13 And behold, the Lord stood above it and said: “I am the Lord God of Abraham your father and the God of Isaac; the land on which you lie I will give to you and your descendants. 14 Also your descendants shall be as the dust of the earth; you shall spread abroad to the west and the east, to the north and the south; and in you and in your seed all the families of the earth shall be blessed. 15 Behold, I am with you and will keep[a] you wherever you go, and will bring you back to this land; for I will not leave you until I have done what I have spoken to you.”
16 Then Jacob awoke from his sleep and said, “Surely the Lord is in this place, and I did not know it.” 17 And he was afraid and said, “How awesome is this place! This is none other than the house of God, and this is the gate of heaven!”
18 Then Jacob rose early in the morning, and took the stone that he had put at his head, set it up as a pillar, and poured oil on top of it. 19 And he called the name of that place [b]Bethel; but the name of that city had been Luz previously. 20 Then Jacob made a vow, saying, “If God will be with me, and keep me in this way that I am going, and give me bread to eat and clothing to put on, 21 so that I come back to my father’s house in peace, then the Lord shall be my God. 22 And this stone which I have set as a pillar shall be God’s house, and of all that You give me I will surely give a [c]tenth to You.”
13 I am the God of Bethel, where you anointed the pillar and where you made a vow to Me. Now arise, get out of this land, and return to the land of your family.’ ”
Before returning to see his father, Jacob traveled to the place of his initial encounter with God. He moved/positioned himself where God would appear. Bethel means “House of God.”
The spiritual application is, Are you positioned (do you intentionally put yourself) where God’s Presence is? Do you regularly spend time in the “house of God”? Does this “house” have the tangible Presence of God that is welcomed? Does it reveal Him, and lead you into a deeper, more intimate relationship with God?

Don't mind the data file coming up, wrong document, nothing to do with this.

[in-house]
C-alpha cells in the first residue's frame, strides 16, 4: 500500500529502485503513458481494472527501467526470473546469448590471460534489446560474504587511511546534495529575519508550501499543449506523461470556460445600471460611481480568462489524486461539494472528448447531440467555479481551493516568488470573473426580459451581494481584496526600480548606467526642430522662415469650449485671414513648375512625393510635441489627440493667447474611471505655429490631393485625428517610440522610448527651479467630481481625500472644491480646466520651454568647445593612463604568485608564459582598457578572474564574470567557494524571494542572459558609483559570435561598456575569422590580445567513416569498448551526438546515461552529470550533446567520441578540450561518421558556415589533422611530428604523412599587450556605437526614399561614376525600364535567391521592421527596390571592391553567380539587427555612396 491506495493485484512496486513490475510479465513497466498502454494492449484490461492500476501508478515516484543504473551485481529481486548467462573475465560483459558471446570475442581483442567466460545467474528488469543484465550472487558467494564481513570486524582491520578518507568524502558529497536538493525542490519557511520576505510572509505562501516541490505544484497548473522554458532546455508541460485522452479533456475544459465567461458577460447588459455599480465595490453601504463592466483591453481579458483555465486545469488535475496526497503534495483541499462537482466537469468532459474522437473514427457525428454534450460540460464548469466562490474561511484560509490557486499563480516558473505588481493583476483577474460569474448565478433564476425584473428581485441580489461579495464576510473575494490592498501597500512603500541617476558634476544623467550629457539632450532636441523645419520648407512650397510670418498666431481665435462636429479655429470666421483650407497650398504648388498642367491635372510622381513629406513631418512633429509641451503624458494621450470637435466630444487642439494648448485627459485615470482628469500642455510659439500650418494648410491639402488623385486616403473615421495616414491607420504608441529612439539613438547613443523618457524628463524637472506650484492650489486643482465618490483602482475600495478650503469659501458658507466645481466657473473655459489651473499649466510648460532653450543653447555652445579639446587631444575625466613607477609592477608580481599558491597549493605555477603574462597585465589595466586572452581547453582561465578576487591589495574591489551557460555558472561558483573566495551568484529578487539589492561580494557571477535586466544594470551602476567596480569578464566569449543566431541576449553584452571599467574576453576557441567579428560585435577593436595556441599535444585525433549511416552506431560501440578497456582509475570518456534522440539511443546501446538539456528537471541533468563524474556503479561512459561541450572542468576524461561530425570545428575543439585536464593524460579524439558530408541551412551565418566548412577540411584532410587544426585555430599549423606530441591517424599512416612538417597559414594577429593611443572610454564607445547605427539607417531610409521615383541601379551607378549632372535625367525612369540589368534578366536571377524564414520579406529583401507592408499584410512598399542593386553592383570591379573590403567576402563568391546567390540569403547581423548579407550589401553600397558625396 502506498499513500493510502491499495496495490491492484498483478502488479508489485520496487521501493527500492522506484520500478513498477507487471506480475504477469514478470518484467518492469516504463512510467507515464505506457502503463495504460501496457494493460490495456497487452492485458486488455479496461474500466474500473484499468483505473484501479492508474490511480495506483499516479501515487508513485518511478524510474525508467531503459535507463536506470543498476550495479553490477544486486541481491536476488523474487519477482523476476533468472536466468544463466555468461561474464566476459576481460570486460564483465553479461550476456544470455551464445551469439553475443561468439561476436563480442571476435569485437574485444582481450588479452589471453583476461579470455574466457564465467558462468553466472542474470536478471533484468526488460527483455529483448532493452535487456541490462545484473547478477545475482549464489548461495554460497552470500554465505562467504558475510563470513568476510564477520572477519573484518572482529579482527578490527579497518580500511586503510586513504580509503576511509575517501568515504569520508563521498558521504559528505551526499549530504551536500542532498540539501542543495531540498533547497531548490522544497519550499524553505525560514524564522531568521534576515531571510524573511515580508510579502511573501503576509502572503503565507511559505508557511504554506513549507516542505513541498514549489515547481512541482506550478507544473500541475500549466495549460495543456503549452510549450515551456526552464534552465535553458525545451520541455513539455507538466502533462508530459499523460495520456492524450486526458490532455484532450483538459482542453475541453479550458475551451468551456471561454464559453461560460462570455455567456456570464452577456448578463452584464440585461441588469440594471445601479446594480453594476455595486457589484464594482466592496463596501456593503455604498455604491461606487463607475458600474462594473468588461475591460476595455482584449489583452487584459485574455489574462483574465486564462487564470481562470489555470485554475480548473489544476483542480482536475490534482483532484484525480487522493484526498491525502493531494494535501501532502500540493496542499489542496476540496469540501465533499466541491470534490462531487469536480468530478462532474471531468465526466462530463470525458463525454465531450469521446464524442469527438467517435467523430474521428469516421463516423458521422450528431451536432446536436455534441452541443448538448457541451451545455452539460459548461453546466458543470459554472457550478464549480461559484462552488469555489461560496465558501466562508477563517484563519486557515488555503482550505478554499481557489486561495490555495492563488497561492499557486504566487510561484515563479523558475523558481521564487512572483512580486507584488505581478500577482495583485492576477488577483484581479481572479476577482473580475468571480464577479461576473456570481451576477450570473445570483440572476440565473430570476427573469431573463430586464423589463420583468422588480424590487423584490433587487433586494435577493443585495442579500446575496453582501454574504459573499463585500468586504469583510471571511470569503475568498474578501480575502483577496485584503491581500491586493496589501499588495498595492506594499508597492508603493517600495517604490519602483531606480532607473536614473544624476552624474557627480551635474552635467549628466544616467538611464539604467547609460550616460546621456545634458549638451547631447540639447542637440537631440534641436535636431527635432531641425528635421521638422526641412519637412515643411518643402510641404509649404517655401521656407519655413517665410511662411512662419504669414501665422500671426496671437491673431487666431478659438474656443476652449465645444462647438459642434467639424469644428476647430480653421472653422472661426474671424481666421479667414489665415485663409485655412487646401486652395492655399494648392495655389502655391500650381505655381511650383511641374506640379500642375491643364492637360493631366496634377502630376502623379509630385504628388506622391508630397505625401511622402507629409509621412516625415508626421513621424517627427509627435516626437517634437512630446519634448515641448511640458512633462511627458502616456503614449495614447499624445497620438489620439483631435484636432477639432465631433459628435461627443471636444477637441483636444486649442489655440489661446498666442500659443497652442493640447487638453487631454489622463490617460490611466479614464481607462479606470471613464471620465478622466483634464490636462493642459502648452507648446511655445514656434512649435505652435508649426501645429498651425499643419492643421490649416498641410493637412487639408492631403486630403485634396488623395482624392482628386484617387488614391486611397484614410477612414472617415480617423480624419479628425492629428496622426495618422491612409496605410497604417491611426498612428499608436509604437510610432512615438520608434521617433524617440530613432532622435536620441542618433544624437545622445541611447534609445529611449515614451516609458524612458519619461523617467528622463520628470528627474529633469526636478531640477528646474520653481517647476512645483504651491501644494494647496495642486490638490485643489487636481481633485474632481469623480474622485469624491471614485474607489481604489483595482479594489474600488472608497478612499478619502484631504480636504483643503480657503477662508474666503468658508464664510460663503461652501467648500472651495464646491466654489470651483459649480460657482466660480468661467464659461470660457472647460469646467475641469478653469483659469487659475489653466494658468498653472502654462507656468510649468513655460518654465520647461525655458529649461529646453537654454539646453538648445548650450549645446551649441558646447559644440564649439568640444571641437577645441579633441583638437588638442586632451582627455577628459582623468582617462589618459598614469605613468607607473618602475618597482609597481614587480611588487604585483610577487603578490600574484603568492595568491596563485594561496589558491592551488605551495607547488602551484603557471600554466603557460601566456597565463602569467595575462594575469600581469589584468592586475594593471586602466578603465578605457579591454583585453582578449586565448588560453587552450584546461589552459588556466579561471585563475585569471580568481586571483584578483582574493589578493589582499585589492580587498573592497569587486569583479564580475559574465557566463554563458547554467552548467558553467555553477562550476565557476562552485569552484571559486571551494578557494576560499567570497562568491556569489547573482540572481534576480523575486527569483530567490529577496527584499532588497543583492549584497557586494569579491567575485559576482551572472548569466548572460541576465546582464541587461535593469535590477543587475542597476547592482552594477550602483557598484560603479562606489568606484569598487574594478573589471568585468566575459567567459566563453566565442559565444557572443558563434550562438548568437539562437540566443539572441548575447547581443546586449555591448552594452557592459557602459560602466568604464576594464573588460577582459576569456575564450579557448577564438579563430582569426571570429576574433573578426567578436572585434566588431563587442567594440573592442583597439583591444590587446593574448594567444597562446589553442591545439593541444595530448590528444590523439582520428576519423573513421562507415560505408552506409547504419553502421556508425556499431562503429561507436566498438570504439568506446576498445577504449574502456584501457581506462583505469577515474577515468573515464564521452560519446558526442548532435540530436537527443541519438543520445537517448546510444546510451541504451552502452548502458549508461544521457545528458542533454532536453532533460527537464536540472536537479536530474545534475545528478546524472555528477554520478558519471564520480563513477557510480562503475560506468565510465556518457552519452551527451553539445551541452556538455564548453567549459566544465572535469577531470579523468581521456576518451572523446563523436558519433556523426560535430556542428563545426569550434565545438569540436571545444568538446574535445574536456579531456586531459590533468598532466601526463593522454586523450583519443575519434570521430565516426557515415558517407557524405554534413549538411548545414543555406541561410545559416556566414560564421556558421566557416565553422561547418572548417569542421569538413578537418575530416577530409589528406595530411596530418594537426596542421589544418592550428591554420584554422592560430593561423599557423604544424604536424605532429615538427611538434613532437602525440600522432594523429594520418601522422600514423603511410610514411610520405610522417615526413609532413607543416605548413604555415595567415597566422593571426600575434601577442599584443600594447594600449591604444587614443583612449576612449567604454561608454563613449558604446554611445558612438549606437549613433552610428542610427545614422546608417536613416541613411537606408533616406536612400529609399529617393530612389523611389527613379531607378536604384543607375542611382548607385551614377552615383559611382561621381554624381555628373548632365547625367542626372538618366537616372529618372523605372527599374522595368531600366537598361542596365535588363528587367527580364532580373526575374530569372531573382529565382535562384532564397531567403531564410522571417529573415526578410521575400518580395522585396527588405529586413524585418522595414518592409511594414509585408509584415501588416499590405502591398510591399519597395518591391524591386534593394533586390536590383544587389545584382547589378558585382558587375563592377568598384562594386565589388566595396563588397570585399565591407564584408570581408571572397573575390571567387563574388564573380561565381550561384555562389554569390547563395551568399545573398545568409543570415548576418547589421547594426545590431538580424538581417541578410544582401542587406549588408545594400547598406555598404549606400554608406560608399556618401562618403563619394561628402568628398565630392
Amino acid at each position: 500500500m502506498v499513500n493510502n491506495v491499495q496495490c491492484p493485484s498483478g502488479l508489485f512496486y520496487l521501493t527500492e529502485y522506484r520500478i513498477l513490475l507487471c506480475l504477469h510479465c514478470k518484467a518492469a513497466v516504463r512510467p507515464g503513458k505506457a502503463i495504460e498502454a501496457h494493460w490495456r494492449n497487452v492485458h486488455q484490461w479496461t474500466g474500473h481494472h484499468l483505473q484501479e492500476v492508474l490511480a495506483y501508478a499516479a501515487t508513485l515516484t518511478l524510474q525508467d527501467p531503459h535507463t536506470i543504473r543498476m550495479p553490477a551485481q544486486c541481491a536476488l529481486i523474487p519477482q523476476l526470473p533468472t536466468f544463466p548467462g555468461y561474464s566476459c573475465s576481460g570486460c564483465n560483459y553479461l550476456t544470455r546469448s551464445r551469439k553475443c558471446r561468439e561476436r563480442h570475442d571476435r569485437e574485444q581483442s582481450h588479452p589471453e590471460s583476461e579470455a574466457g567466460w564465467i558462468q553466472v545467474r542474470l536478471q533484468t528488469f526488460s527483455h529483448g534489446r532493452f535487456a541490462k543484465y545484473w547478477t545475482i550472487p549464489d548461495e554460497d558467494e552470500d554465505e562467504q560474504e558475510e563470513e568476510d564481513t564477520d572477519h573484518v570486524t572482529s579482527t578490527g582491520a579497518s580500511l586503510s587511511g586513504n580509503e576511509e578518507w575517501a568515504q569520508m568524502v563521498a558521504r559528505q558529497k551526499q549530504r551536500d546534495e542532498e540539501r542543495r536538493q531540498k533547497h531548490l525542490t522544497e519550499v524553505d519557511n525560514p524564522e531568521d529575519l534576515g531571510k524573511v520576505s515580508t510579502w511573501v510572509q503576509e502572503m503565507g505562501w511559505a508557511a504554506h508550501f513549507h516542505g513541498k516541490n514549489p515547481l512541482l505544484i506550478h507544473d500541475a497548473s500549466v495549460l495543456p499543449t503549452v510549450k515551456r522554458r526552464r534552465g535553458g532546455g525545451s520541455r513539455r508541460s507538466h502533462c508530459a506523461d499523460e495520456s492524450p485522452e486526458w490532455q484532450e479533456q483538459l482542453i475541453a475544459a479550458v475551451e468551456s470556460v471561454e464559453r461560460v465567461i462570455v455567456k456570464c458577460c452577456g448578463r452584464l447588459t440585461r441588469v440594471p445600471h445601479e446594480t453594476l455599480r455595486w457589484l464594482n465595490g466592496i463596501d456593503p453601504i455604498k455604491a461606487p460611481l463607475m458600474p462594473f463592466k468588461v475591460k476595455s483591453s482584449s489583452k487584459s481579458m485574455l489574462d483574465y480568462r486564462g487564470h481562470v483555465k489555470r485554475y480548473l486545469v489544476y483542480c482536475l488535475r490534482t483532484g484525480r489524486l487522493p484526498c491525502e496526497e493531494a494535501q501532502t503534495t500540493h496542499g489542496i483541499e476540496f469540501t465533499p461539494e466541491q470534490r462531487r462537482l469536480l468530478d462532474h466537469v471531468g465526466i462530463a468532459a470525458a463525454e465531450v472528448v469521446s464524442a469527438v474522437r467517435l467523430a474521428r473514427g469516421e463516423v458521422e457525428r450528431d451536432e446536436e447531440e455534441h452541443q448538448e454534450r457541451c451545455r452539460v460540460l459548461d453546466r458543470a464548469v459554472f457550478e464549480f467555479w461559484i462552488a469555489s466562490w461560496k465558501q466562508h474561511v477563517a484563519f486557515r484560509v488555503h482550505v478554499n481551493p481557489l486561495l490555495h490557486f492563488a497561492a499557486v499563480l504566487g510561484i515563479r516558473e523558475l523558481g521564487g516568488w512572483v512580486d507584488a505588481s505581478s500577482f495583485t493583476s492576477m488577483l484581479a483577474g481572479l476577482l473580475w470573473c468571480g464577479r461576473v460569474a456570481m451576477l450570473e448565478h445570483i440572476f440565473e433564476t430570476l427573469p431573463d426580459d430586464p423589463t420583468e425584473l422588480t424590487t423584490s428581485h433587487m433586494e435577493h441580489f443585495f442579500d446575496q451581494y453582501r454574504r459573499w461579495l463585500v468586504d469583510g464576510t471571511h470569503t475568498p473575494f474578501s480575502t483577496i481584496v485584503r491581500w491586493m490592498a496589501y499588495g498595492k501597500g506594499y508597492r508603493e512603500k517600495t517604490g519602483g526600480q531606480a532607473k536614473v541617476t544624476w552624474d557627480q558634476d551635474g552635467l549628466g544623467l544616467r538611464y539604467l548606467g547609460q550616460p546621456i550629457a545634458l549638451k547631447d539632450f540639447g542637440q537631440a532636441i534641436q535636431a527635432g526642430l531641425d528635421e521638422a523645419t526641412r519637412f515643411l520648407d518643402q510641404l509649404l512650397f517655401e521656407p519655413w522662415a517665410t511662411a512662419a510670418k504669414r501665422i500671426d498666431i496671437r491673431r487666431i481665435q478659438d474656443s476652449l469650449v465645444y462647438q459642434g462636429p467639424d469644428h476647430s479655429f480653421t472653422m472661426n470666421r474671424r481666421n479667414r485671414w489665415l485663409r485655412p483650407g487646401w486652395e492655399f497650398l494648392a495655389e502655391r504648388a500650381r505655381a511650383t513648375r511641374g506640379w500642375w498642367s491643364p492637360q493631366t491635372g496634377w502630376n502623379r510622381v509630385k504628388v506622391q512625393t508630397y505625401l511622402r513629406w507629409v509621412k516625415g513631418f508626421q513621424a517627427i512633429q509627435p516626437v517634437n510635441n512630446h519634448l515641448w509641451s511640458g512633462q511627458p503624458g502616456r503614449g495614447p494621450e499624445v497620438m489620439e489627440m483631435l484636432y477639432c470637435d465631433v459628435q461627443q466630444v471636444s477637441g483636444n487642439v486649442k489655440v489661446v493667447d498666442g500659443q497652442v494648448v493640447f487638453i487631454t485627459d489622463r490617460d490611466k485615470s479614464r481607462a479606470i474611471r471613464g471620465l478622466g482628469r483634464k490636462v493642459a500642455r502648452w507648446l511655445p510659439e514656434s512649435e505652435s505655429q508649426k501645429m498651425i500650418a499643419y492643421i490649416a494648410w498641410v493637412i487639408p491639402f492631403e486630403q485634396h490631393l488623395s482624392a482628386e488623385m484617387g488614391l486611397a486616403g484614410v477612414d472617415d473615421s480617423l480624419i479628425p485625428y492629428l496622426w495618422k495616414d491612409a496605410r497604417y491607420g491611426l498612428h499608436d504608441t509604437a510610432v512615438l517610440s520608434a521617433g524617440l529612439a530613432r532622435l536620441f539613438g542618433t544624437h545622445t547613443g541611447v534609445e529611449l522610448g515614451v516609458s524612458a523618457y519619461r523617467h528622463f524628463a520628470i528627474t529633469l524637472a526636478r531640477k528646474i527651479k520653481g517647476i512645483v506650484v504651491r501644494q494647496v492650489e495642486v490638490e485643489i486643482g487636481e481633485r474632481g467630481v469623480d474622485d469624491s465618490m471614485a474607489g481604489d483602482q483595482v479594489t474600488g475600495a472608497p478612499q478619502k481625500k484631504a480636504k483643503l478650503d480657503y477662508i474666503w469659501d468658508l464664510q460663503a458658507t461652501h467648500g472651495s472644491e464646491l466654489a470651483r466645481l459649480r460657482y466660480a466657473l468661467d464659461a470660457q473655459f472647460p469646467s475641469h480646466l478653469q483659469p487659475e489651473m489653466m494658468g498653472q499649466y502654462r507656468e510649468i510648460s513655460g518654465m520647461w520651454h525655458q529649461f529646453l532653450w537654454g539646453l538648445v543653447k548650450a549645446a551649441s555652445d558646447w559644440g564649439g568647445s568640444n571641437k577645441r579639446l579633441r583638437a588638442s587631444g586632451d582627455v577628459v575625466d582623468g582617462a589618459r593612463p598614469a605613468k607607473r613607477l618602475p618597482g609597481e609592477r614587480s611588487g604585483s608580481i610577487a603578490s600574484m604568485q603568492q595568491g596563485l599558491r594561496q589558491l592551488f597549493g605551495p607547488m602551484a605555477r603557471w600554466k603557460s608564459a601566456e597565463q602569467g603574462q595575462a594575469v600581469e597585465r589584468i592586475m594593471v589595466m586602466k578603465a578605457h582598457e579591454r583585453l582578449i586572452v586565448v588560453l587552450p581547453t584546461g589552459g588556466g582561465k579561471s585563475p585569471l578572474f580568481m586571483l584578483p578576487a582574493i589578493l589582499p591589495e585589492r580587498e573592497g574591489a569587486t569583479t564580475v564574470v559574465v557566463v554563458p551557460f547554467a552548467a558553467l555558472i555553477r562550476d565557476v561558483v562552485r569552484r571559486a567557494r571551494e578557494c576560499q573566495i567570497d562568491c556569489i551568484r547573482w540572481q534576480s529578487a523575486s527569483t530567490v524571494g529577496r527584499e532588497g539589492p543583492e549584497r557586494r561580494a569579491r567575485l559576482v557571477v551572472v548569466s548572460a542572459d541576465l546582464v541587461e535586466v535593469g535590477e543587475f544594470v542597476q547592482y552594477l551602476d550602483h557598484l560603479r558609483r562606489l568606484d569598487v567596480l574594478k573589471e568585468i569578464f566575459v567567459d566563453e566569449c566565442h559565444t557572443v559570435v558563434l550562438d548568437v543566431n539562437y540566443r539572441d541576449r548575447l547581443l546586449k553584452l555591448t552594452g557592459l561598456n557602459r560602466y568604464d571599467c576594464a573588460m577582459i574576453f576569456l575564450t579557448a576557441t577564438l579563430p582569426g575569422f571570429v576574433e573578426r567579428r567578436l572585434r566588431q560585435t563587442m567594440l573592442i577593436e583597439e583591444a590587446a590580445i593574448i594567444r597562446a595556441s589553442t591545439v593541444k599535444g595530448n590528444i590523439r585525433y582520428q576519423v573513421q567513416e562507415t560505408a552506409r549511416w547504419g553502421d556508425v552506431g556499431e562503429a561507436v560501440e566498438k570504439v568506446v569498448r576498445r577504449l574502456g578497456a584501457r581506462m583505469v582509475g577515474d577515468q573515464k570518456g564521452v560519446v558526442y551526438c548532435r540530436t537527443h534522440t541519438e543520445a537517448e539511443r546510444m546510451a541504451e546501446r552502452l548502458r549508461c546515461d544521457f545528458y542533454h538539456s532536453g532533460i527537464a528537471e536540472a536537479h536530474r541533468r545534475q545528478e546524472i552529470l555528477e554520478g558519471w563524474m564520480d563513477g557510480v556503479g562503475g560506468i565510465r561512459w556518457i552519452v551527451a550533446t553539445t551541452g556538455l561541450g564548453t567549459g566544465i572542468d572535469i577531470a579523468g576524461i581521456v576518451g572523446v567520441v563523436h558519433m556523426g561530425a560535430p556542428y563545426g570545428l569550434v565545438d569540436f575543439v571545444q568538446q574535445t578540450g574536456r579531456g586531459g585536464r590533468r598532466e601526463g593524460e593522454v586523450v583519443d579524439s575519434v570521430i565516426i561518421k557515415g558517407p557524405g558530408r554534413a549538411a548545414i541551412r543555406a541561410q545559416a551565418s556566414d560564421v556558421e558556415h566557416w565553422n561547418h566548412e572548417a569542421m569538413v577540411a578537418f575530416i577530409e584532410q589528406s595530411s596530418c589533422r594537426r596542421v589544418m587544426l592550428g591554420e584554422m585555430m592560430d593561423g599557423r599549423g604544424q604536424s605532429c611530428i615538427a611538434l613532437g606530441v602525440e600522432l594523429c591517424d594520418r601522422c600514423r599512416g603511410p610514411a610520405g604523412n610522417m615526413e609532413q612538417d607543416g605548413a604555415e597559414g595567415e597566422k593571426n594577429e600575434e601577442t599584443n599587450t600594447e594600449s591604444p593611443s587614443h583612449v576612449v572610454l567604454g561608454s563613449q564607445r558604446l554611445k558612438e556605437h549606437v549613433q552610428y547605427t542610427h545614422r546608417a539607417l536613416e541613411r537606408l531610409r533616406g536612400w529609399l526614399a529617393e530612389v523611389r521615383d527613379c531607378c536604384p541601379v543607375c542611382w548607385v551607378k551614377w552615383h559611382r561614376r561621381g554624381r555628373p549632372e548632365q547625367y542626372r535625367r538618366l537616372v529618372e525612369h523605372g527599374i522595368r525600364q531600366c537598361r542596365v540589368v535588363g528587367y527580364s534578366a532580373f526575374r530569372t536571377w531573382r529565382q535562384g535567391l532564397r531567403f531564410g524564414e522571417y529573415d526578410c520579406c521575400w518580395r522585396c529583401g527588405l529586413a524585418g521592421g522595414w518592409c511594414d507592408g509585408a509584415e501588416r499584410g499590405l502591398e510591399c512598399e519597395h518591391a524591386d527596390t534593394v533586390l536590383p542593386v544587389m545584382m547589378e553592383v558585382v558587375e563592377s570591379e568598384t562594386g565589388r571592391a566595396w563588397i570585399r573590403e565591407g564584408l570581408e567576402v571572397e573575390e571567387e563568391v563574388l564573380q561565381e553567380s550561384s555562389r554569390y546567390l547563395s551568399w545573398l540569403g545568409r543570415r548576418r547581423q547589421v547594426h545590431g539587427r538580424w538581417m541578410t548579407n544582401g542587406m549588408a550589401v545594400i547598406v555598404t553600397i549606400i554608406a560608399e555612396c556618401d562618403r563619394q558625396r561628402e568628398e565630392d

Not all houses “house” the Presence of God. Some are empty tombs, enshrining the past but not bringing His life into your present experience. Jesus lived thousands of years ago, but He still is very much alive today!
As soon as they arrived in Bethel, Jacob and his family did something very symbolic. They built an altar.
Altars speak of sacrifice, yielding, and worship.
The following verses highlight the concept of sacrifice:
14 who gave Himself for us, that He might redeem us from every lawless deed and purify for Himself His own special people, zealous for good works.
13 And do not present your members as[a]instruments of unrighteousness to sin, but present yourselves to God as being alive from the dead, and your members as instruments of righteousness to God.
9 But I will sacrifice to You
With the voice of thanksgiving;
I will pay what I have vowed.
Salvation is of the Lord.”
14 how much more shall the blood of Christ, who through the eternal Spirit offered Himself without [a]spot to God, cleanse your conscience from dead works to serve the living God?
Luke 9:23 Take Up the Cross and Follow Him
23 Then He said to them all, “If anyone desires to come after Me, let him deny himself, and take up his cross[a]daily, and follow Me.
(Note: This passage is not talking about a literal cross, typically, but it is referring to the daily ways we must choose to die to our wills and our flesh in order to serve God and others.)
8 Yet indeed I also count all things loss for the excellence of the knowledge of Christ Jesus my Lord, for whom I have suffered the loss of all things, and count them as rubbish, that I may gain Christ
24 Most assuredly, I say to you, unless a grain of wheat falls into the ground and dies, it remains alone; but if it dies, it produces much[a]grain.
(Note: This is again referring to “dying” to our flesh.)
Take Up the Cross and Follow Him
24 Then Jesus said to His disciples, “If anyone desires to come after Me, let him deny himself, and take up his cross, and follow Me.